Google's making it easier to understand and manage user data it collects

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The General Data Protection Regulation (GDPR) - which the European Union said aims "to protect all [its] citizens from privacy and data breaches in an increasingly data-driven world" - will come into force on May 25.

In a blog post from William Malcolm, Google's director of privacy and legal for EMEA the internet giant marked a departure from its typically technical language to explain in the simplest of terms what the changes would mean for those who use its services, alongside video examples.

Users will also be able to view or delete any data collected, including search and location history, from Google services using My Activity.


The GDPR requires "public authority organisations" to appoint a data protection officer (DPO) to "assist you to monitor internal compliance, inform and advise on your data protection obligations, provide advice...and act as a contact point", according to the Information Commissioner's Office (ICO). Google says that "explanatory videos and illustrations" are helpful because they "can be easier to understand than text alone".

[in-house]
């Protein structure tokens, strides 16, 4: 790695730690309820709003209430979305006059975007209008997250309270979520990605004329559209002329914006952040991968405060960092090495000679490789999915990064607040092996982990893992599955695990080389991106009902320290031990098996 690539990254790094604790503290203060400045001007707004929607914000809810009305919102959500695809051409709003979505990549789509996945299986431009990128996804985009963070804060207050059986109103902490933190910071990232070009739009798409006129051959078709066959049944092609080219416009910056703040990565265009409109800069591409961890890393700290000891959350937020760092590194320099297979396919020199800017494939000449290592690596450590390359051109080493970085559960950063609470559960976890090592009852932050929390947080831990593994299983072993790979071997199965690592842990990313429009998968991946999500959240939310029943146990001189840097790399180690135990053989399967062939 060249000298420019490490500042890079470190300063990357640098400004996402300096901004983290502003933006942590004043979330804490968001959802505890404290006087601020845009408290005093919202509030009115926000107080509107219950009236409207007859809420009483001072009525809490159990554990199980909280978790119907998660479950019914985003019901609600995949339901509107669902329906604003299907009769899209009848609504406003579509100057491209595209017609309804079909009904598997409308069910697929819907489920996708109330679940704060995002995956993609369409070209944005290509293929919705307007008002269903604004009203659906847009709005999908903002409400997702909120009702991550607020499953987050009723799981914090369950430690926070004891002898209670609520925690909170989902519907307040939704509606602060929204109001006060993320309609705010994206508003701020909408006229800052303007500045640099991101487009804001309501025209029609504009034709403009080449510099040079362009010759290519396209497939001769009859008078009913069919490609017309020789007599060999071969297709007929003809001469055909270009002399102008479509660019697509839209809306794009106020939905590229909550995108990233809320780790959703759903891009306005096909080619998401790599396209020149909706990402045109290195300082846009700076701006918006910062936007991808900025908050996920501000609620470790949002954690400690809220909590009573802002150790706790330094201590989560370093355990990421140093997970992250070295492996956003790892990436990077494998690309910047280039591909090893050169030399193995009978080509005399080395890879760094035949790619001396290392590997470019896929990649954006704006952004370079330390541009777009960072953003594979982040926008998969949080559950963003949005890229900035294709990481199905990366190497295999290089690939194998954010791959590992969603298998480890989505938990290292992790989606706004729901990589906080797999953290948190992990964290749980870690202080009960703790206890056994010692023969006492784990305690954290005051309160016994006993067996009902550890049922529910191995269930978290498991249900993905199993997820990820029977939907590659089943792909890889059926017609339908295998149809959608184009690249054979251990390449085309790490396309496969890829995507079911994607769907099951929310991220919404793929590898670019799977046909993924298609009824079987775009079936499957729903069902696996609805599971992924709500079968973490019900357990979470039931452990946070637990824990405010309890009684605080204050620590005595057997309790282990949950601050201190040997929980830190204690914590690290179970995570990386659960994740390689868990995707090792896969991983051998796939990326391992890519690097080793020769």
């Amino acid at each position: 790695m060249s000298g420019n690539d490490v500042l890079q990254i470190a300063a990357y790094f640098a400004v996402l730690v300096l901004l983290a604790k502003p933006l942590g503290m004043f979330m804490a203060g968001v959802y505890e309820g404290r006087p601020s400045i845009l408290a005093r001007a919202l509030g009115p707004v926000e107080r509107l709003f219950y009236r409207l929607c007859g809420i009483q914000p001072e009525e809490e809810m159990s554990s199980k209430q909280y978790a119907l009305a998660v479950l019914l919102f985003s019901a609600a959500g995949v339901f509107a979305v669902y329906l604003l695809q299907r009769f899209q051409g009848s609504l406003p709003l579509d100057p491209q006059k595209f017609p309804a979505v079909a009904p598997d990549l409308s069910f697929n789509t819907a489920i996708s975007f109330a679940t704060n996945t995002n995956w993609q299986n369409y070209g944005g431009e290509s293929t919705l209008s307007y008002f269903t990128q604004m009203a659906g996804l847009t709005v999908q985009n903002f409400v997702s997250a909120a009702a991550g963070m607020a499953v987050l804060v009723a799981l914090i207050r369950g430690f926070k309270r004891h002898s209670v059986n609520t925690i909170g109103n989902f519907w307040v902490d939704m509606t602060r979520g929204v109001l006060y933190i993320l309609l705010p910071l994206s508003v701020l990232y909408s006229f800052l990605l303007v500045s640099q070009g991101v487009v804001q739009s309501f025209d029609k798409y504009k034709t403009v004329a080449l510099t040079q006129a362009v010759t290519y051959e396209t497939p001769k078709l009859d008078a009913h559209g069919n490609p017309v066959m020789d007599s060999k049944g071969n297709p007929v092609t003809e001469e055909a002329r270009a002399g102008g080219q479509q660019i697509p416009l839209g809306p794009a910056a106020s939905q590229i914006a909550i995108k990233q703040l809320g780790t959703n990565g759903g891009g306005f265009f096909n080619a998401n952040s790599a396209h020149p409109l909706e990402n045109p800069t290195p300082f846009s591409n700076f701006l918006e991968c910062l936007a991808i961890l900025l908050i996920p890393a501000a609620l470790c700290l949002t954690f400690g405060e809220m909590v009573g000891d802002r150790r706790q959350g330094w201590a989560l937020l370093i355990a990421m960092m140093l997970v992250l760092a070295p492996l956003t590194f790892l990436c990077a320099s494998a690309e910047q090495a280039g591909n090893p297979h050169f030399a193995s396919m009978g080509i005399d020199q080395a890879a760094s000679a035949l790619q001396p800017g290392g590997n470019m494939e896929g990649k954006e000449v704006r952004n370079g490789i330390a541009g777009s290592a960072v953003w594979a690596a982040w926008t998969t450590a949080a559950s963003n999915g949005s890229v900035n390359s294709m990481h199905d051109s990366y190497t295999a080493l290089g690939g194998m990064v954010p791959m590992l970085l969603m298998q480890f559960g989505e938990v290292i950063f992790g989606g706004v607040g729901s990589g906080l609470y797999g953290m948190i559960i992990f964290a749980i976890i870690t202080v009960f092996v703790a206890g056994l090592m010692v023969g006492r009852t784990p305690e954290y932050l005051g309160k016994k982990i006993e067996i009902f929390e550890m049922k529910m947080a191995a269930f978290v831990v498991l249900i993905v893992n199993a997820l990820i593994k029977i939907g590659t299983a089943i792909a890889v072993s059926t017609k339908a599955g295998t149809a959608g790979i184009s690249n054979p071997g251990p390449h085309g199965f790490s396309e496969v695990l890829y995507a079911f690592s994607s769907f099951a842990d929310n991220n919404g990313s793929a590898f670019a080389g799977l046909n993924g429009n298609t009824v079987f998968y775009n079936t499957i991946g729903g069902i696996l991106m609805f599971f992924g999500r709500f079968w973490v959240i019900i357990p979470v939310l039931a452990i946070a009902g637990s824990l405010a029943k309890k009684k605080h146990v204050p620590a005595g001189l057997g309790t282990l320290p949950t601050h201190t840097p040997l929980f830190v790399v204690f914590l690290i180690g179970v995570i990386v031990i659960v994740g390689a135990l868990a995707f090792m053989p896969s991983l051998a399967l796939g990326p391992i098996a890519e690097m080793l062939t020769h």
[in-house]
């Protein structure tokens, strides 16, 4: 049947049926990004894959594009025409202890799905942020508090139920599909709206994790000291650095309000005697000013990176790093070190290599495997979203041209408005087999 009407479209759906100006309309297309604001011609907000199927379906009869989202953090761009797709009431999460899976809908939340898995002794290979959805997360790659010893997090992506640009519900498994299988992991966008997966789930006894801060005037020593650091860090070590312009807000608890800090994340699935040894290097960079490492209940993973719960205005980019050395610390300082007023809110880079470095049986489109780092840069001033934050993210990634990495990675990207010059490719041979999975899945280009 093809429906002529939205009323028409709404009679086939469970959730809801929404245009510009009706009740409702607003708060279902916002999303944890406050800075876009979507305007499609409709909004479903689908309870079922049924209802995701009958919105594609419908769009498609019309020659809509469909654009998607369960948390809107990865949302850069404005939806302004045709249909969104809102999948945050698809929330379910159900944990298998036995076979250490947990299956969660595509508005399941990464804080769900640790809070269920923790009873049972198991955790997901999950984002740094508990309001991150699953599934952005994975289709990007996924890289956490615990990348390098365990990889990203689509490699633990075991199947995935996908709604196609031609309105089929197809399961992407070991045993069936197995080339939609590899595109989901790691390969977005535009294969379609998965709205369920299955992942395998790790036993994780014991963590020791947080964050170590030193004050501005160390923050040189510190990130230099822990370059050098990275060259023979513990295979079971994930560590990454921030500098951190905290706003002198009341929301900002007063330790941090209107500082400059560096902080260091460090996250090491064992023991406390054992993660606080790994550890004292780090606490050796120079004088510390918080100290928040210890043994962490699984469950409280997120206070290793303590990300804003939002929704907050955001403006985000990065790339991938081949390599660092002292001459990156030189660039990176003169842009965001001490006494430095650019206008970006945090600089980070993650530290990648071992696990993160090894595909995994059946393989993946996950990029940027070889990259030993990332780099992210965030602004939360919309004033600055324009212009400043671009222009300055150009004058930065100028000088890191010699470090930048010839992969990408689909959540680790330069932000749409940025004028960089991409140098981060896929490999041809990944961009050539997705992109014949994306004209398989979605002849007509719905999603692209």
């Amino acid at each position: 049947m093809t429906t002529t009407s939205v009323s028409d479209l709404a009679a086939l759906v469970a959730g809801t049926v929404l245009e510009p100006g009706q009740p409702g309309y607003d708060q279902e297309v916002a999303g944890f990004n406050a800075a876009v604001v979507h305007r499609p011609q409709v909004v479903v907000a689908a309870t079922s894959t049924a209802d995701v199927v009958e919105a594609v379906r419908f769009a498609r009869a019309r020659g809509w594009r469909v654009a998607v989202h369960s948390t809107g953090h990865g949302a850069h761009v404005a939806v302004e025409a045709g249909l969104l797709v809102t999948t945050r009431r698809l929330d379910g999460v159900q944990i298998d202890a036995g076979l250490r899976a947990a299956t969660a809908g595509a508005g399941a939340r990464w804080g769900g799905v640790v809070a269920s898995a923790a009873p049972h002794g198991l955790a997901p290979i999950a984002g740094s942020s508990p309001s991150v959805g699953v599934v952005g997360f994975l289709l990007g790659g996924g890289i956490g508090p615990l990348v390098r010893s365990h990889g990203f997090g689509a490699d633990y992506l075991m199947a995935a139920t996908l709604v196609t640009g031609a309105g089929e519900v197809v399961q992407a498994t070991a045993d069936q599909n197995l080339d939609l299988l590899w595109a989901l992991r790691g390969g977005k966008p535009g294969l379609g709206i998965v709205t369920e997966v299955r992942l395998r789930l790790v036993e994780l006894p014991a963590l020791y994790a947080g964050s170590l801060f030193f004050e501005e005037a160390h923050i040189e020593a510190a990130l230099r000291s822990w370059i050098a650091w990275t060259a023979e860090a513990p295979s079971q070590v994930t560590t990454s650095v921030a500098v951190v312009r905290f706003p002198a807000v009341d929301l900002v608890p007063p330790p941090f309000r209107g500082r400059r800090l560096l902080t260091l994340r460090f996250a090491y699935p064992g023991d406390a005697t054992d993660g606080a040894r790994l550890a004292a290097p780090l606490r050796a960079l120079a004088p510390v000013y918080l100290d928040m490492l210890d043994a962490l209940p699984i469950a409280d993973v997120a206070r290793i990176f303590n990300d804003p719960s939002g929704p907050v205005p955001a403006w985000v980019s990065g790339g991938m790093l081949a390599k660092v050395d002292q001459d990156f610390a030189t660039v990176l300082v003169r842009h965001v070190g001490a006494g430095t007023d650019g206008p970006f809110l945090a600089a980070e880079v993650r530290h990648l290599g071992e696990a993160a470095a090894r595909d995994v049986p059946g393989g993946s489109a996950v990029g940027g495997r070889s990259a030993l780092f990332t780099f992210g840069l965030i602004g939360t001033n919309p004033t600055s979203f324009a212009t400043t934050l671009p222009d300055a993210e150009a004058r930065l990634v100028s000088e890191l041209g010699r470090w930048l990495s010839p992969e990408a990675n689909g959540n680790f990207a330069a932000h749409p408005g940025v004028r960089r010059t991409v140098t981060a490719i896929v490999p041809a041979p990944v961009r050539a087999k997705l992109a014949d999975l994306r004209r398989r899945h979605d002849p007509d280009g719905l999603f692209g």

The company also improved its user controls, making it easier to "review your Google security, privacy and ad settings", it notes.

With "Activity Controls", users can choose what activity is saved to their Google Account. Google ensures the data portability with a data export feature. You can now download your info from even more Google services (the company does not make it clear which ones exactly) and also schedule periodic downloads.


"Manage or mute the ads you see on Google, on websites and in apps using the recently upgraded "Ads Settings" tool and "Mute This Ad control", Malcolm said.

Google announced a number of updates across its platforms that will help it comply with the upcoming EU GDPR regulations. That includes our partners around the globe: advertisers, publishers, developers and cloud customers.

These changes come at a time where awareness on privacy issues are higher than usual with scandals such as the Cambridge Analytica data breach affecting Facebook users worldwide. To read Google's updated Privacy Policy, head here.


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